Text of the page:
Bus passengers in London faced significant disruption as thousands of drivers walked out as part of a campaign for a single agreement covering pay and conditions.
Nine bus companies across Greater London have been affected, but about 40 routes remained in service. Members of the Unite union, which represents more than 27,000 bus workers at 18 bus companies, are seeking a single deal similar to that for Tube drivers.
There are more than 80 different pay rates covering drivers doing the same job, leading to differences in hourly rates, said the union.
Transport for London (TfL) said the strike would affect daytime services on Tuesday and night bus services operating into Wednesday morning.
There are about 6.5m bus journeys made every day in London, so the stoppage is expected to cause widespread disruption. A survey of 1,600 bus passengers for Unite showed two-thirds backed the drivers’ campaign.
Wayne King, London regional officer for Unite, said: “London’s bus operators have raked in millions in profits while driving down pay and refusing to tackle pay inequality on the capital’s buses. As bus company directors enjoy lottery-style salaries, bus drivers doing the same job on the same route are being pitted against one another on different rates of pay.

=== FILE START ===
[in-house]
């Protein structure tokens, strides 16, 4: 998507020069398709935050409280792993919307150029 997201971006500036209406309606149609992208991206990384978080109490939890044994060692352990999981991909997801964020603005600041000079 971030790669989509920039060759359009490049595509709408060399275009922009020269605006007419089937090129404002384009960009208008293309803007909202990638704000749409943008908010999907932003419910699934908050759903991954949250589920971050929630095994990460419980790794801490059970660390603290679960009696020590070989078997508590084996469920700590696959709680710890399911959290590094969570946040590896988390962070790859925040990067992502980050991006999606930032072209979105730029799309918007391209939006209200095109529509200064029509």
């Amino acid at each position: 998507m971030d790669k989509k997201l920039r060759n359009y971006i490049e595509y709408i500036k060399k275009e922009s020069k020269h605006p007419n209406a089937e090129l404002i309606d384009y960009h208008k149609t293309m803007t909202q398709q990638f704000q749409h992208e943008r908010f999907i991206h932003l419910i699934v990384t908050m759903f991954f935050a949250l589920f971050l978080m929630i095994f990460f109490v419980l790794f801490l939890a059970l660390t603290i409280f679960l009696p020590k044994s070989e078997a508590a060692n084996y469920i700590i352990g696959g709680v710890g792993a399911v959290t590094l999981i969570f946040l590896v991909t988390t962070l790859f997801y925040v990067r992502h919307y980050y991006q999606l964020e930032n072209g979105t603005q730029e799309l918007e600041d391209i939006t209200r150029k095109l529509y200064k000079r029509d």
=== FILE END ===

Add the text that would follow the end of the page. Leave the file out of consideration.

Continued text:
Leon Daniels, TfL’s managing director of surface transport, said: “It is extremely disappointing that Unite has decided to go ahead with this unnecessary disruption, especially given the low turnout for the ballot and low numbers voting for the strike. Bus drivers’ pay and conditions are a matter for the bus companies and Unite to discuss, as it has been for 20 years, and we continue to urge them to seek a swift and fair resolution for the sake of our passengers.”
A spokesman for Metroline, one of the bus companies involved, said: “We apologise to our passengers for the disruption caused by the strike.
“Only one in five of our drivers voted, with less than one in six voting for strike action. This is an unprecedented low level of support to strike and Unite’s decision to pursue industrial action is unnecessary and extremely disappointing.
Boris Johnson, the mayor of London, said the strike underlined the need for curbs on industrial action being pushed by the Conservatives.
The mayor – who lacks the powers of intervention he enjoys with Underground services – told the BBC Radio 4 Today programme: “It is very, very sensible to have different pay rates across London. There are different working environments, different labour markets across the city.”
At the weekend, the Tories said they would legislate to make it more difficult for unions to call strikes in key public services if they win the election in May.
Industrial action in the health, education, transport and fire services would require the support of at least 40% of all those entitled to take part in strike ballots – as well as a majority of those who actually turn out to vote.
The TUC has argued it would effectively end the right to strike in the public sector at a time when Conservatives are planning pay restraint and large-scale job cuts.